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Semantics in Generative Grammar,9780631197133

Semantics in Generative Grammar

by ;
Edition: 1st
Format: Paperback
Pub. Date: 1/2/1998
Publisher(s): Wiley
Availability: This title is currently not available.

Summary

Written by two of the leading figures in the field, this is a lucid and systematic introduction to semantics as applied to transformational grammars of the Government-Binding model. It covers the fundamental constructions thoroughly with analyses, but goes well beyond that core, providing extensive discussion of quantification, binding and anaphora, and ellipsis. With exercises and guides to further reading, the volume will be a key text for graduate level and advanced undergraduate introductory courses in semantics.

Author Biography

Irene Heim is Professor of Linguistics at the Massachusetts Institute of Technology. She is the author of The Semantics of Definite and Indefinite Noun Phrases (1987) and, with Angelika Kratzer, is Founder and Editor of Natural Language Semantics.

Angelika Kratzer is Professor of Linguistics at the University of Massachusetts at Amherst and, with Irene Heim, is Founder and Editor of Natural Language Semantics.

Table of Contents

Preface ix
Truth-conditional Semantics and the Fregean Program
1(12)
Truth-conditional semantics
1(1)
Frege on compositionality
2(1)
Tutorial on sets and functions
3(10)
Sets
4(1)
Questions and answers about the abstraction notation for sets
5(5)
Functions
10(3)
Executing the Fregean Program
13(30)
First example of a Fregean interpretation
13(11)
Applying the semantics to an example
16(4)
Deriving truth-conditions in an extensional semantics
20(2)
Object language and metalanguage
22(2)
Sets and their characteristic functions
24(2)
Adding transitive verbs: semantics types and denotation domains
26(3)
Schonfinkelization
29(5)
Defining functions in the λ-notation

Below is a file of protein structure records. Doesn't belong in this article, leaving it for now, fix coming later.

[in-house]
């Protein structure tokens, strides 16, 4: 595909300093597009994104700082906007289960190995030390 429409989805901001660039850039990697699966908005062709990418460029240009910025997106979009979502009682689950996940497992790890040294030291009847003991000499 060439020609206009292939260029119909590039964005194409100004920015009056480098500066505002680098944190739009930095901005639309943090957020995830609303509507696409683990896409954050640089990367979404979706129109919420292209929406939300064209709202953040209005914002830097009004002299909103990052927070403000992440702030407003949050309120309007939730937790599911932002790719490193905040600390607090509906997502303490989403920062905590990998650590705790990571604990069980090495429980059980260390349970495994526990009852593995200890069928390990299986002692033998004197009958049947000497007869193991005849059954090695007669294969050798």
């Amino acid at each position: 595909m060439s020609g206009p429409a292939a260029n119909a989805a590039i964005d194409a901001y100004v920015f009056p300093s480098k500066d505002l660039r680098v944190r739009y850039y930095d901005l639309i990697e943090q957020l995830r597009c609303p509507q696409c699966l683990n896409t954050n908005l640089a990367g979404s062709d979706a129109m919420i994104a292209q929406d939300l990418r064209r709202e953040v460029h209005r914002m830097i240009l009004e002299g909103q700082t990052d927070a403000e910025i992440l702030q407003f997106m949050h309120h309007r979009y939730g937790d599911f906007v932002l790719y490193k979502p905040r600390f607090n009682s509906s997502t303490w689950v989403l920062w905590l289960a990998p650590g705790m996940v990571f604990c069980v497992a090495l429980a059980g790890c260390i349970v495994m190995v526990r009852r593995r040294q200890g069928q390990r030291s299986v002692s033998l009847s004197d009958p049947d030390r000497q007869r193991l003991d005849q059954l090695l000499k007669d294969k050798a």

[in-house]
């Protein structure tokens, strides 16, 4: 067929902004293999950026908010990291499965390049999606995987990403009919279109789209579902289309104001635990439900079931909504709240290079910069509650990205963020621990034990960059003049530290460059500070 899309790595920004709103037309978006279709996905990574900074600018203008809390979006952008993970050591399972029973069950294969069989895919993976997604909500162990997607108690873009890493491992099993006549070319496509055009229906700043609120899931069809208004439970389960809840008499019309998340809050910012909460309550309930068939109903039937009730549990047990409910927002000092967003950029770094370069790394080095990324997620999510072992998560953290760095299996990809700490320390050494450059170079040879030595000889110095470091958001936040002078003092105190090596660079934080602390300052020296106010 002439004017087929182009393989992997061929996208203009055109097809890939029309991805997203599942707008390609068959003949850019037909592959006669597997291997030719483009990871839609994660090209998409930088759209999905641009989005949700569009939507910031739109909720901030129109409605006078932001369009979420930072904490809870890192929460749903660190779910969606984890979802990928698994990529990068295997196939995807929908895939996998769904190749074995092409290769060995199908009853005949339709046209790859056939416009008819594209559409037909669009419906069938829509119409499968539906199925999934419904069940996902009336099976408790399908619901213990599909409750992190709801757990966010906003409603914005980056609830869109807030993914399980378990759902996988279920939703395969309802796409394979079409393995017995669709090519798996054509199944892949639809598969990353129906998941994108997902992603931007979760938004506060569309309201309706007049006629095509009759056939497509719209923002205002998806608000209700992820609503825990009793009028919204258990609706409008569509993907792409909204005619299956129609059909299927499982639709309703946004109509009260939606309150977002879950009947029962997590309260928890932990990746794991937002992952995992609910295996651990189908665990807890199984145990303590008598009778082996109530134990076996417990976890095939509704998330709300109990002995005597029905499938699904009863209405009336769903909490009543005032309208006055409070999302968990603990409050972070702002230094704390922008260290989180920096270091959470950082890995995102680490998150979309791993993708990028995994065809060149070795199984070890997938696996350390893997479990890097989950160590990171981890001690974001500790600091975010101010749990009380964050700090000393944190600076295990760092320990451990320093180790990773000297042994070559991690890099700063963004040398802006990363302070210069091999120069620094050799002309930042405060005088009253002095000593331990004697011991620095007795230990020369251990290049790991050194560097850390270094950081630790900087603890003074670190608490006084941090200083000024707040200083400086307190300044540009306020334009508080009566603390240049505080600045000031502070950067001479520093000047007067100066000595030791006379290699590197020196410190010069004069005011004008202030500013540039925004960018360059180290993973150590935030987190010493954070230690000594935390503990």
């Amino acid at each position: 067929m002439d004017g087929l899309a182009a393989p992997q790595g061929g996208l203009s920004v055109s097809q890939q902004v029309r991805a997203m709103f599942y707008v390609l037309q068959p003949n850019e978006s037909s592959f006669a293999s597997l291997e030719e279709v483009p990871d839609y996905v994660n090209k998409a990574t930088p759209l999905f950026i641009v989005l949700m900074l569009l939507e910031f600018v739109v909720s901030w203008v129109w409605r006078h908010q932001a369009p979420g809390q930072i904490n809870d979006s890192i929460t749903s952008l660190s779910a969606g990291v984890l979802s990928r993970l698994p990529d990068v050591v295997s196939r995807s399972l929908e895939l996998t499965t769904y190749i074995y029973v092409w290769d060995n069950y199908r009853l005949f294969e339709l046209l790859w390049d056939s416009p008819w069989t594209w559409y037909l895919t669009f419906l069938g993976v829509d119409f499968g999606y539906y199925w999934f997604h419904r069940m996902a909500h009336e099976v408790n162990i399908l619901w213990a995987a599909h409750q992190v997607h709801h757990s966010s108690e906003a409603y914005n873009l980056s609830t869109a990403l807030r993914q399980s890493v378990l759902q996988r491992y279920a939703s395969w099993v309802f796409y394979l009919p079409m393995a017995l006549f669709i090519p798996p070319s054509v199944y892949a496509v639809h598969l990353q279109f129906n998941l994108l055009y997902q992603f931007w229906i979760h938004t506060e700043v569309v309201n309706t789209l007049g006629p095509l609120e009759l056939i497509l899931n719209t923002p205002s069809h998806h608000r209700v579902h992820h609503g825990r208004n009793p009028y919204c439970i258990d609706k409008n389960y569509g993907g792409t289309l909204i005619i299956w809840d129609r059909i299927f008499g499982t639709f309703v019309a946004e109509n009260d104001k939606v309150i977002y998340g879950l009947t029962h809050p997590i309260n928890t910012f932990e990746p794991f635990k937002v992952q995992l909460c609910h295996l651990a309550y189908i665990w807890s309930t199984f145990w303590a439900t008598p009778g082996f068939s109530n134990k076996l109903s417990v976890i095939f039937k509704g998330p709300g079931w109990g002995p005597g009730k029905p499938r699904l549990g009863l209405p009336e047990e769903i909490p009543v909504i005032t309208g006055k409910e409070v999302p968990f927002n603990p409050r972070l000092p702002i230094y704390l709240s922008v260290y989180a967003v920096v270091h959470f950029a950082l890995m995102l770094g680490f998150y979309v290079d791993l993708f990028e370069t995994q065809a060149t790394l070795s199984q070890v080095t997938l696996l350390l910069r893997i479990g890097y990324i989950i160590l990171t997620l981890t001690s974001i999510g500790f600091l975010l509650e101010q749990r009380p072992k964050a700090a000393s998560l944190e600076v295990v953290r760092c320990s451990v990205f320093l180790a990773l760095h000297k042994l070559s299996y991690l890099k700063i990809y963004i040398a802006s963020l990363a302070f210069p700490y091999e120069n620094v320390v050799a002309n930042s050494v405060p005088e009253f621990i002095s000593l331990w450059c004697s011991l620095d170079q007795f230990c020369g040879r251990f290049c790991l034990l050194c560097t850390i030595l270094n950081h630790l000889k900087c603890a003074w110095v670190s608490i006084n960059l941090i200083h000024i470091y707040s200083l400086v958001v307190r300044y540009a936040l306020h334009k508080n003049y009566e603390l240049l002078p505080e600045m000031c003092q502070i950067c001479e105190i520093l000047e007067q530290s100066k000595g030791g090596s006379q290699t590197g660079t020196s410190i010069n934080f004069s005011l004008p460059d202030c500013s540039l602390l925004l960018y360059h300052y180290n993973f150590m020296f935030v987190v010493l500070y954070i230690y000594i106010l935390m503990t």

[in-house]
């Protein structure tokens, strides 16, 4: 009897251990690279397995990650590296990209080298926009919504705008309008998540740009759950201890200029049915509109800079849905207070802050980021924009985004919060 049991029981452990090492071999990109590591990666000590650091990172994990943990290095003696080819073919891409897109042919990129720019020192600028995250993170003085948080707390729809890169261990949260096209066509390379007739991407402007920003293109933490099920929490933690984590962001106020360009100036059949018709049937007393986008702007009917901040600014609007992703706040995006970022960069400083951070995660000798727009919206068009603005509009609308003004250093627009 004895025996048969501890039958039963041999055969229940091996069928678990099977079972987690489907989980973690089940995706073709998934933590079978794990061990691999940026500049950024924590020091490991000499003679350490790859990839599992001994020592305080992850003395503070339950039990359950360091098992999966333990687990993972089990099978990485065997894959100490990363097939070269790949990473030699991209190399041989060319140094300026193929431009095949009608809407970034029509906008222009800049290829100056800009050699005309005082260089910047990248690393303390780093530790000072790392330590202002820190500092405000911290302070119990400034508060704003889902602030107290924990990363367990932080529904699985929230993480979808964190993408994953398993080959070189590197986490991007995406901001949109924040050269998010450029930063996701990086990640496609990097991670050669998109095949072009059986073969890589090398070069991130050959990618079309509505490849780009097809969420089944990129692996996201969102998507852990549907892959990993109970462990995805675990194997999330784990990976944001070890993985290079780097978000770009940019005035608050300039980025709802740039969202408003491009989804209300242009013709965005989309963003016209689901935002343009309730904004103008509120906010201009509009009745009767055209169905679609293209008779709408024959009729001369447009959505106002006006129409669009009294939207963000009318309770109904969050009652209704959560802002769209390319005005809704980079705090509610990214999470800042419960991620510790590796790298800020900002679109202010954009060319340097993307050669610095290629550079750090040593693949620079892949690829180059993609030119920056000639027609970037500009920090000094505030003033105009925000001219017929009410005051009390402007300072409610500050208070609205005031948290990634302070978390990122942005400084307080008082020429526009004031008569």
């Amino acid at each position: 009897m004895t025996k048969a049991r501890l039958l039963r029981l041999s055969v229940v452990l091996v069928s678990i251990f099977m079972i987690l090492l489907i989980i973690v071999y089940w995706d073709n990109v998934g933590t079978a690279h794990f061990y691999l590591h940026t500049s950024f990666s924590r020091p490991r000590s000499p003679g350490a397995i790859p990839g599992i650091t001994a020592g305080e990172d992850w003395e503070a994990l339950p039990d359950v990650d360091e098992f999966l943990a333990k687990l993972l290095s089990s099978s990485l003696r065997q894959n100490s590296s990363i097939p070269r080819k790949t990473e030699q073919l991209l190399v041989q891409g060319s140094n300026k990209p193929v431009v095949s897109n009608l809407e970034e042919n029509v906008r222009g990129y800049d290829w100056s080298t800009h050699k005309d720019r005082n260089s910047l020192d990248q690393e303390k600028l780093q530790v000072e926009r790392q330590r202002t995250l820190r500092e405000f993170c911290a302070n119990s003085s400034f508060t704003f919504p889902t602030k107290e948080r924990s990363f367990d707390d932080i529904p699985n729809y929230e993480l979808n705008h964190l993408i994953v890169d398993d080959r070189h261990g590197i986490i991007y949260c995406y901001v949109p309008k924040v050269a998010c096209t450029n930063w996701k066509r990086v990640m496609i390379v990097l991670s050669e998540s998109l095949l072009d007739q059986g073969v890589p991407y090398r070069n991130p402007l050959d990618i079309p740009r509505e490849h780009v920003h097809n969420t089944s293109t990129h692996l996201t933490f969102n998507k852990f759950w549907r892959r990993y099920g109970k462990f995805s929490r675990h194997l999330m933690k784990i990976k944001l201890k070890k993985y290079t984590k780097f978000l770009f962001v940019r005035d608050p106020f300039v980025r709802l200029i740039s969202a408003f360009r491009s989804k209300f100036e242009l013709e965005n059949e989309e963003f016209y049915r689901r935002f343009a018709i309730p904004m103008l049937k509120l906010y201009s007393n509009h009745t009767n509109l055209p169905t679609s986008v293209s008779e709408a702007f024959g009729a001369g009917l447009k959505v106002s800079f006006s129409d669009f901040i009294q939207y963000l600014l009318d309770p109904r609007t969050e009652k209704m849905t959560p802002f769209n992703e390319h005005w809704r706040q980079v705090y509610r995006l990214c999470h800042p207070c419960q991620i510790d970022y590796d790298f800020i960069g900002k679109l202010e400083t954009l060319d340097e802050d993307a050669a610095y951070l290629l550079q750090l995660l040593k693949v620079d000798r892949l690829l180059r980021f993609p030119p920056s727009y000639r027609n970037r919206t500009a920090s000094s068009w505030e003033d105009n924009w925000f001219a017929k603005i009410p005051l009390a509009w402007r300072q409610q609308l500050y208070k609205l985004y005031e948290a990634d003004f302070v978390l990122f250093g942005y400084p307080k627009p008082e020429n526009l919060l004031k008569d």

34(9)
Semantics and Syntax
43(18)
Type-driven interpretation
43(2)
The structure of the input to semantic interpretation
45(2)
Well-formedness and interpretability
47(2)
The Θ-Criterion
49(4)
Argument structure and linking
53(8)
More of English: Nonverbal Predicates, Modifiers, Definite Descriptions
61(25)
Semantically vacuous words
61(1)
Nonverbal predicates
62(1)
Predicates as restrictive modifiers
63(10)
A new composition rule
65(1)
Modification as functional application
66(2)
Evidence from nonintersective adjectives?
68(5)
The definite article
73(9)
A lexical entry inspired by Frege
73(2)
Partial denotations and the distinction between presupposition and assertion
75(5)
Uniqueness and utterance context
80(1)
Presupposition failure versus uninterpretability
81(1)
Modifiers in definite descriptions
82(4)
Relative Clauses, Variables, Variable Binding
86(45)
Relative clauses as predicates
86(3)
Semantic composition inside the relative clause
89(17)
Does the trace pick up a referent?
90(2)
Variables
92(4)
Predicate abstraction
96(3)
A note on proof strategy: bottom up or top down?
99(7)
Multiple variables
106(9)
Adding ``such that'' relatives
106(2)
A problem with nested relatives
108(1)
Amending the syntax: co-indexing
109(1)
Amending the semantics
110(5)
What is variable binding?
115(8)
Some semantic definitions
116(4)
Some theorems
120(1)
Methodological remarks
121(2)
Interpretability and syntactic constraints on indexing
123(8)
Quantifiers: Their Semantic Type
131(47)
Problems with individuals as DP-denotations
131(7)
Predictions about truth-conditions and entailment patterns
132(3)
Predictions about ambiguity and the effects of syntactic reorganization